3. My Health Record

Australia’s My Health Record, personally controlled electronic health records (PCEHR), for young adults with communication disabilities: Charting the course for successful child to adult health service transition.

Launched 1st July, 2014 to run for 3 years (2014-2017)

UPDATE: NEW Published Research

The health literacy demands of electronic personal health records

Legal, ethical and rights issues in adoption of My Health Record

Follow our @MyHealthTransit on Twitter for regular updates.

Research Review

Summaries of recently published research in this area

Patient perspectives on a personally controlled e-health record in regional Australia

Valuing patients’ use of My Health Record to increase adoption in rural Australia

The business value of the My Health Record

Project Description

This project aims to investigate how young adults with communication disabilities can be supported to use the Personally Controlled Electronic Health Record (PCEHR; NHMRC App, 2013) during transition from child to adult health services. The project adopts an inclusive advisory model in consulting with people with disability in all stages, and utilises multiple qualitative research methods (interviews, observations, document data analyses, and focus group research). The objectives are to:
(a) determine the views, experiences and needs of these young adults about using the PCEHR.
(b) identify the roles of key stakeholders, including health and disability service providers, family and paid carers in supporting young adults’ use of the PCEHR.
(c) determine the social, technical, and environmental factors affecting how these young adults with disability access and use their own health information.
(d) develop an evidence based framework of barriers and facilitators for young adults with chronic disabling health conditions using PCEHR; guidance for all stakeholders; and a mobile technology application or ‘app’ (entitled ‘BridgeIT’) for research translation.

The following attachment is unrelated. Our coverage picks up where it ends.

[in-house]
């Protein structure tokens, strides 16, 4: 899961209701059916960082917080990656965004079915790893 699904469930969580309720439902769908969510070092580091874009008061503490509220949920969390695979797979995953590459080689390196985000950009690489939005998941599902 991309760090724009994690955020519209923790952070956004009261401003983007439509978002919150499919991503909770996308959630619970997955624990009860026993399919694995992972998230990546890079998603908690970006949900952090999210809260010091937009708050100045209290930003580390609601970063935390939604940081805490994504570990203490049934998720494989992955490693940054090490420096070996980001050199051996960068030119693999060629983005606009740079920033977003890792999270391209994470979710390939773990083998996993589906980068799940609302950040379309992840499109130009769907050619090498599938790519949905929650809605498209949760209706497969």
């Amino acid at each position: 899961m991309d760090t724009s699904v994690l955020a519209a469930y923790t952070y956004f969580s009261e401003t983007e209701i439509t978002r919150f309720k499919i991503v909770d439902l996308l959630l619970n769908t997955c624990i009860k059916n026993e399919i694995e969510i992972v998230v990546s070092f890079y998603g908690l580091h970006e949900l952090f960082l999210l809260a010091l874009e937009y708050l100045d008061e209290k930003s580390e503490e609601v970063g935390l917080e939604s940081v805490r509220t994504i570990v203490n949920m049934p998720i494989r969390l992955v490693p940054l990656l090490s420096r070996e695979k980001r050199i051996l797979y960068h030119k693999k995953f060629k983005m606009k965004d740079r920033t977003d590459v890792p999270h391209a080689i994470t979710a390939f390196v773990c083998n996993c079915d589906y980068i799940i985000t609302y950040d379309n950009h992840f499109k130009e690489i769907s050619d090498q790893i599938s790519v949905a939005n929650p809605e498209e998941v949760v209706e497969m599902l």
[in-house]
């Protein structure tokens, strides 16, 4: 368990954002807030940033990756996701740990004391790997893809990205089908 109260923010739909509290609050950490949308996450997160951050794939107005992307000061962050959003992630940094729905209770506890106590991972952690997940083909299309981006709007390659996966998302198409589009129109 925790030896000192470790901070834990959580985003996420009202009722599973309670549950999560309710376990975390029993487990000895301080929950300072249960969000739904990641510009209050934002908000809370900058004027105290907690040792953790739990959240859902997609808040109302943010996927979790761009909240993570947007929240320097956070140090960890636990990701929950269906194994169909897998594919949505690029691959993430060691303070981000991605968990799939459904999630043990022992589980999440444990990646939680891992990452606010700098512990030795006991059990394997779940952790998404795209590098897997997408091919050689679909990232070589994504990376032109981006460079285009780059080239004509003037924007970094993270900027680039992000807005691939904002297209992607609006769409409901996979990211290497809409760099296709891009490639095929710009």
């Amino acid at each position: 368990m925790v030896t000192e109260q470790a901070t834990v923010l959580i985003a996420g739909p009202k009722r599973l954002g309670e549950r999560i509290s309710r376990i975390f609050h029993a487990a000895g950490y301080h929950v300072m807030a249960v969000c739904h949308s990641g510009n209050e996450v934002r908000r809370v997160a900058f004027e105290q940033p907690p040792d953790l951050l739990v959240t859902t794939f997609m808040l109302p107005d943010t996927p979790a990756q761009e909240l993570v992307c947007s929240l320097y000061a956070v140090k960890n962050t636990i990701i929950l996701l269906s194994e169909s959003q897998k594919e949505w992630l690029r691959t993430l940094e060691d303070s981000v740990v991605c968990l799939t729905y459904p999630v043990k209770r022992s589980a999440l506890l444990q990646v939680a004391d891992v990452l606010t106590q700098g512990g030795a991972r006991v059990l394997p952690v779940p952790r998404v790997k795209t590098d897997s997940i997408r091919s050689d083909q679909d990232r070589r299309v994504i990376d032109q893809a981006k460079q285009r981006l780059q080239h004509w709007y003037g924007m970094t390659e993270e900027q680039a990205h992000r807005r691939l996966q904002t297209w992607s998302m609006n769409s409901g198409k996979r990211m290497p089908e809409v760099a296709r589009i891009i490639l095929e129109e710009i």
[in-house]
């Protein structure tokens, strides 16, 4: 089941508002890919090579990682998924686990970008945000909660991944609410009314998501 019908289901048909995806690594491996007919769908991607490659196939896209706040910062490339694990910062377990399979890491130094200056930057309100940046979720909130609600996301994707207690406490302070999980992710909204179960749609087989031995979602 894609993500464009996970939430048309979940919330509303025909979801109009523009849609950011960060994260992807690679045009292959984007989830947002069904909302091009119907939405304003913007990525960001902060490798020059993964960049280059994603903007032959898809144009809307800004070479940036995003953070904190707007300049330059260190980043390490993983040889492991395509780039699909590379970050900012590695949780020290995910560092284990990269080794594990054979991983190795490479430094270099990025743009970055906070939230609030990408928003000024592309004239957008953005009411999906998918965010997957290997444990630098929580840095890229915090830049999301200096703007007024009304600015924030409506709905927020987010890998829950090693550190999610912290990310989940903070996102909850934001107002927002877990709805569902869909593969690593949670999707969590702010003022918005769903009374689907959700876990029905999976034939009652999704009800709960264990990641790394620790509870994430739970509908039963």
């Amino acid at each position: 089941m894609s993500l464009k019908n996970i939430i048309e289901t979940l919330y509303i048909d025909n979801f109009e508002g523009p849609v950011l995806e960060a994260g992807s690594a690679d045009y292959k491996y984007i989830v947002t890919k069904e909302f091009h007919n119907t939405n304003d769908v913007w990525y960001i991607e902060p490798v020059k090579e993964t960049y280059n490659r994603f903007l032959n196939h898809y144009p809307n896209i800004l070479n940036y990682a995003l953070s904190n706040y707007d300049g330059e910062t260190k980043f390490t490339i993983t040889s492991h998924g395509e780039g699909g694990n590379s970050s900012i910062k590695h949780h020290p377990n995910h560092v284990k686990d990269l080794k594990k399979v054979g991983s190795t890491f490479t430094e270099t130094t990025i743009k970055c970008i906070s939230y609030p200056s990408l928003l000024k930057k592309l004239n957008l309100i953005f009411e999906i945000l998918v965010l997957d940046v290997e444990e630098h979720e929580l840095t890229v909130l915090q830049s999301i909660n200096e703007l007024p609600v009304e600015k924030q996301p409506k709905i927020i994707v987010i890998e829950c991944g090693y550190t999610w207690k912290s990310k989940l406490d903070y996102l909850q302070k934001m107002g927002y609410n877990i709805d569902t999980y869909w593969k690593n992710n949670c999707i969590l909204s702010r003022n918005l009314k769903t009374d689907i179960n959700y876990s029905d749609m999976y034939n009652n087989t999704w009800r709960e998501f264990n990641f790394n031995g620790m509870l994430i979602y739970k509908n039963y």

Research Dissemination

Combined findings from all data sources will translate into fundamental outcomes in the design and implementation of health information technologies. The project will also promote changes in health policy surrounding the health care of young adults with chronic conditions and communication disabilities. The resulting guidance, audit tool, and mobile technology app “BridgeIT” will not only benefit young adults with chronic disabling health conditions but also the healthcare staff, paid carers and family carers who struggle to provide or access information across healthcare settings. Findings will also inform future research into the exchange of health information to sustain both patient-centred care and continuity of care as people with chronic disabling health conditions grow older and transfer in and out of health and aged care settings.

Research Team

The research is administered and conducted at The University of Newcastle, NSW, Australia.
Chief Investigator:
A/Prof. Bronwyn Hemsley, The University of Newcastle

Co-investigators:
Prof. Susan Balandin, Deakin University
A/Prof. Andrew Georgiou, The University of New South Wales
Dr Sophie Hill, La Trobe University
Dr. Ben Kraal, Queensland University of Technology
Prof. Isabel Higgins, The University of Newcastle
Meredith Allan, (consultant, Melbourne Victoria)
Dr. Nathan Wilson, the Western Sydney University
Ms Natalie Adams, Research Associate, The University of Newcastle

Contact: For project updates and any media requests, please contact Natalie Adams (Natalie.Adams@newcastle.edu.au)

Funding

The research project is funded by the National Health and Medical Research Council (NHMRC) at $390K.

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